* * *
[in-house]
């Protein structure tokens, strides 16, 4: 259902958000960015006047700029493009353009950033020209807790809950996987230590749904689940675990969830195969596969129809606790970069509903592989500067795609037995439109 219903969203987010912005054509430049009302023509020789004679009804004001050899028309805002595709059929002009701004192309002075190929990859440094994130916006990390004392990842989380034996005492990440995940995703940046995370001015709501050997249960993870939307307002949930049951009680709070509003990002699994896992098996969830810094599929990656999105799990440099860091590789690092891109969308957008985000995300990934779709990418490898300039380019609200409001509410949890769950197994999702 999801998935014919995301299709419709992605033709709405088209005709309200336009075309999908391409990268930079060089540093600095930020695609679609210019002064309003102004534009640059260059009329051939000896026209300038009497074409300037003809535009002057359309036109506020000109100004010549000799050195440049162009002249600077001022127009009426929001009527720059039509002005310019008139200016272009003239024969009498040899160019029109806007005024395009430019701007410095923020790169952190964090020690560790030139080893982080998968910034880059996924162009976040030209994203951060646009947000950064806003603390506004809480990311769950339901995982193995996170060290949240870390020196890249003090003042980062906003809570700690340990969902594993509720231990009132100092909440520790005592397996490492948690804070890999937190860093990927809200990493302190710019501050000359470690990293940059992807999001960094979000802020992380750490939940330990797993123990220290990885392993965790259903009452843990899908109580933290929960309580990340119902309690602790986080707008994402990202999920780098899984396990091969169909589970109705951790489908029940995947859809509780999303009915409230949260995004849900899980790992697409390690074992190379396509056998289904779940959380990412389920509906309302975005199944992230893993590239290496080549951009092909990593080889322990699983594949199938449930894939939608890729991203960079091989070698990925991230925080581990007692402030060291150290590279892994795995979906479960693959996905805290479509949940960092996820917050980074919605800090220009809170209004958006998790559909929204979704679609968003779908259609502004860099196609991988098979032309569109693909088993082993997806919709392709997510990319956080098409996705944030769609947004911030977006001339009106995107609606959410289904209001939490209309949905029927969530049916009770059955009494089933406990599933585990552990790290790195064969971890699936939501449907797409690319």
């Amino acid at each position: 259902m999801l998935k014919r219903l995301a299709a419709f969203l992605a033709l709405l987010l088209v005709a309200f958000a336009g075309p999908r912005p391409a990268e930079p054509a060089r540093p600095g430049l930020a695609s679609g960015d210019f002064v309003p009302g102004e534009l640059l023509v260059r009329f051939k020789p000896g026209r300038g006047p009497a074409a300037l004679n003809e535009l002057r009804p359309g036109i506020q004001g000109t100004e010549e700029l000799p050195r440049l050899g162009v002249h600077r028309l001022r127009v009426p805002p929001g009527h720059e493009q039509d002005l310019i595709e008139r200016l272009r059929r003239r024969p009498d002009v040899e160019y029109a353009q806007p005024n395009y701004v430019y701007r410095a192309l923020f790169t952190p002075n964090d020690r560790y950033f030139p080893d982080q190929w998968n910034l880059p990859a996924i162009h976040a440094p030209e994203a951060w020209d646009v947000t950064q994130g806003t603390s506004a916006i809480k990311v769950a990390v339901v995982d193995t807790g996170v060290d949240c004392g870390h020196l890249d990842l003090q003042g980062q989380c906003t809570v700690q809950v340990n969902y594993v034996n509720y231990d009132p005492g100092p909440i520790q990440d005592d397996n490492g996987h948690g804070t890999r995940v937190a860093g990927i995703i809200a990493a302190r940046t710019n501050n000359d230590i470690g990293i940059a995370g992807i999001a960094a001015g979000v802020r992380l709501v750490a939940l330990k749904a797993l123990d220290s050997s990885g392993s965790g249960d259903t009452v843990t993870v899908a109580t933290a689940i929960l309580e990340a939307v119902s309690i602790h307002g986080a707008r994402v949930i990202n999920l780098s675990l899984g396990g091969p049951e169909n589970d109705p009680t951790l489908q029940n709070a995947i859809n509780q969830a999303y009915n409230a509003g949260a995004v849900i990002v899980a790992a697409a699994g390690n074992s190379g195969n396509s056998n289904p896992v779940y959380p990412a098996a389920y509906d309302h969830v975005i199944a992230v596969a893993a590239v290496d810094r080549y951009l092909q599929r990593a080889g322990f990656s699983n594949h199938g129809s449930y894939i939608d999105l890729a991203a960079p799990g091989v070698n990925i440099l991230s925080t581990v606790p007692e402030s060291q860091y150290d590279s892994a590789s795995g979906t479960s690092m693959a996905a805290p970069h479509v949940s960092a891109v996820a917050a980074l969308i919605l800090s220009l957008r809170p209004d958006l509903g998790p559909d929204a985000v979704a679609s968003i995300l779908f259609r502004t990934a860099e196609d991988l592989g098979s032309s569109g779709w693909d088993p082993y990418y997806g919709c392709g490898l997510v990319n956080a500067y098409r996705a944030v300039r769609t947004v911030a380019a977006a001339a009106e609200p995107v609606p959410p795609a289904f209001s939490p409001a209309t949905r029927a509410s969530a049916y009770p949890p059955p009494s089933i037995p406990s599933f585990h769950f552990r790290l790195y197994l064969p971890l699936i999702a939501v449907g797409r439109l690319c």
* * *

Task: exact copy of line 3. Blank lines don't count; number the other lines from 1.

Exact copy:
């Amino acid at each position: 259902m999801l998935k014919r219903l995301a299709a419709f969203l992605a033709l709405l987010l088209v005709a309200f958000a336009g075309p999908r912005p391409a990268e930079p054509a060089r540093p600095g430049l930020a695609s679609g960015d210019f002064v309003p009302g102004e534009l640059l023509v260059r009329f051939k020789p000896g026209r300038g006047p009497a074409a300037l004679n003809e535009l002057r009804p359309g036109i506020q004001g000109t100004e010549e700029l000799p050195r440049l050899g162009v002249h600077r028309l001022r127009v009426p805002p929001g009527h720059e493009q039509d002005l310019i595709e008139r200016l272009r059929r003239r024969p009498d002009v040899e160019y029109a353009q806007p005024n395009y701004v430019y701007r410095a192309l923020f790169t952190p002075n964090d020690r560790y950033f030139p080893d982080q190929w998968n910034l880059p990859a996924i162009h976040a440094p030209e994203a951060w020209d646009v947000t950064q994130g806003t603390s506004a916006i809480k990311v769950a990390v339901v995982d193995t807790g996170v060290d949240c004392g870390h020196l890249d990842l003090q003042g980062q989380c906003t809570v700690q809950v340990n969902y594993v034996n509720y231990d009132p005492g100092p909440i520790q990440d005592d397996n490492g996987h948690g804070t890999r995940v937190a860093g990927i995703i809200a990493a302190r940046t710019n501050n000359d230590i470690g990293i940059a995370g992807i999001a960094a001015g979000v802020r992380l709501v750490a939940l330990k749904a797993l123990d220290s050997s990885g392993s965790g249960d259903t009452v843990t993870v899908a109580t933290a689940i929960l309580e990340a939307v119902s309690i602790h307002g986080a707008r994402v949930i990202n999920l780098s675990l899984g396990g091969p049951e169909n589970d109705p009680t951790l489908q029940n709070a995947i859809n509780q969830a999303y009915n409230a509003g949260a995004v849900i990002v899980a790992a697409a699994g390690n074992s190379g195969n396509s056998n289904p896992v779940y959380p990412a098996a389920y509906d309302h969830v975005i199944a992230v596969a893993a590239v290496d810094r080549y951009l092909q599929r990593a080889g322990f990656s699983n594949h199938g129809s449930y894939i939608d999105l890729a991203a960079p799990g091989v070698n990925i440099l991230s925080t581990v606790p007692e402030s060291q860091y150290d590279s892994a590789s795995g979906t479960s690092m693959a996905a805290p970069h479509v949940s960092a891109v996820a917050a980074l969308i919605l800090s220009l957008r809170p209004d958006l509903g998790p559909d929204a985000v979704a679609s968003i995300l779908f259609r502004t990934a860099e196609d991988l592989g098979s032309s569109g779709w693909d088993p082993y990418y997806g919709c392709g490898l997510v990319n956080a500067y098409r996705a944030v300039r769609t947004v911030a380019a977006a001339a009106e609200p995107v609606p959410p795609a289904f209001s939490p409001a209309t949905r029927a509410s969530a049916y009770p949890p059955p009494s089933i037995p406990s599933f585990h769950f552990r790290l790195y197994l064969p971890l699936i999702a939501v449907g797409r439109l690319c």